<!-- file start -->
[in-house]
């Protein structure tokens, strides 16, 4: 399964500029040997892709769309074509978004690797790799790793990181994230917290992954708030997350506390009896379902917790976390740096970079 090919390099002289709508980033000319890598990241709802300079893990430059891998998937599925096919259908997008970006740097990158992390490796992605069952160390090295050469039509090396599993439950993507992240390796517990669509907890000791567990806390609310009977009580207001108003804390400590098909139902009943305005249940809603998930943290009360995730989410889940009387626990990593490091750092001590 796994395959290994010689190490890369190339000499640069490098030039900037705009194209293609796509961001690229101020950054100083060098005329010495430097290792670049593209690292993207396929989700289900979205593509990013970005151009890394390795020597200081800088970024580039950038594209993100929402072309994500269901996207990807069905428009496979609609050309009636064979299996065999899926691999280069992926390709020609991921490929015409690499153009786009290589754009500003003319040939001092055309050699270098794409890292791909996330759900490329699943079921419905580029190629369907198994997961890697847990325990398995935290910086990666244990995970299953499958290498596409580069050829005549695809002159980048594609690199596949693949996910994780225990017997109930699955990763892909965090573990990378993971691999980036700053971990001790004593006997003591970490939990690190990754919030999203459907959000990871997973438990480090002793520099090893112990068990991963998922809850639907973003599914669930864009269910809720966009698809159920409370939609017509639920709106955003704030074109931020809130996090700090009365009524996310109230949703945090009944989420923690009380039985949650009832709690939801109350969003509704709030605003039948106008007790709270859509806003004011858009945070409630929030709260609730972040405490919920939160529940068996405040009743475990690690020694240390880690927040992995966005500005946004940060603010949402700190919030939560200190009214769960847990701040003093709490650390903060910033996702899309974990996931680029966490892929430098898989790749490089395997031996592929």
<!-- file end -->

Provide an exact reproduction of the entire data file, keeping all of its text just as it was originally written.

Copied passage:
[in-house]
């Protein structure tokens, strides 16, 4: 399964500029040997892709769309074509978004690797790799790793990181994230917290992954708030997350506390009896379902917790976390740096970079 090919390099002289709508980033000319890598990241709802300079893990430059891998998937599925096919259908997008970006740097990158992390490796992605069952160390090295050469039509090396599993439950993507992240390796517990669509907890000791567990806390609310009977009580207001108003804390400590098909139902009943305005249940809603998930943290009360995730989410889940009387626990990593490091750092001590 796994395959290994010689190490890369190339000499640069490098030039900037705009194209293609796509961001690229101020950054100083060098005329010495430097290792670049593209690292993207396929989700289900979205593509990013970005151009890394390795020597200081800088970024580039950038594209993100929402072309994500269901996207990807069905428009496979609609050309009636064979299996065999899926691999280069992926390709020609991921490929015409690499153009786009290589754009500003003319040939001092055309050699270098794409890292791909996330759900490329699943079921419905580029190629369907198994997961890697847990325990398995935290910086990666244990995970299953499958290498596409580069050829005549695809002159980048594609690199596949693949996910994780225990017997109930699955990763892909965090573990990378993971691999980036700053971990001790004593006997003591970490939990690190990754919030999203459907959000990871997973438990480090002793520099090893112990068990991963998922809850639907973003599914669930864009269910809720966009698809159920409370939609017509639920709106955003704030074109931020809130996090700090009365009524996310109230949703945090009944989420923690009380039985949650009832709690939801109350969003509704709030605003039948106008007790709270859509806003004011858009945070409630929030709260609730972040405490919920939160529940068996405040009743475990690690020694240390880690927040992995966005500005946004940060603010949402700190919030939560200190009214769960847990701040003093709490650390903060910033996702899309974990996931680029966490892929430098898989790749490089395997031996592929």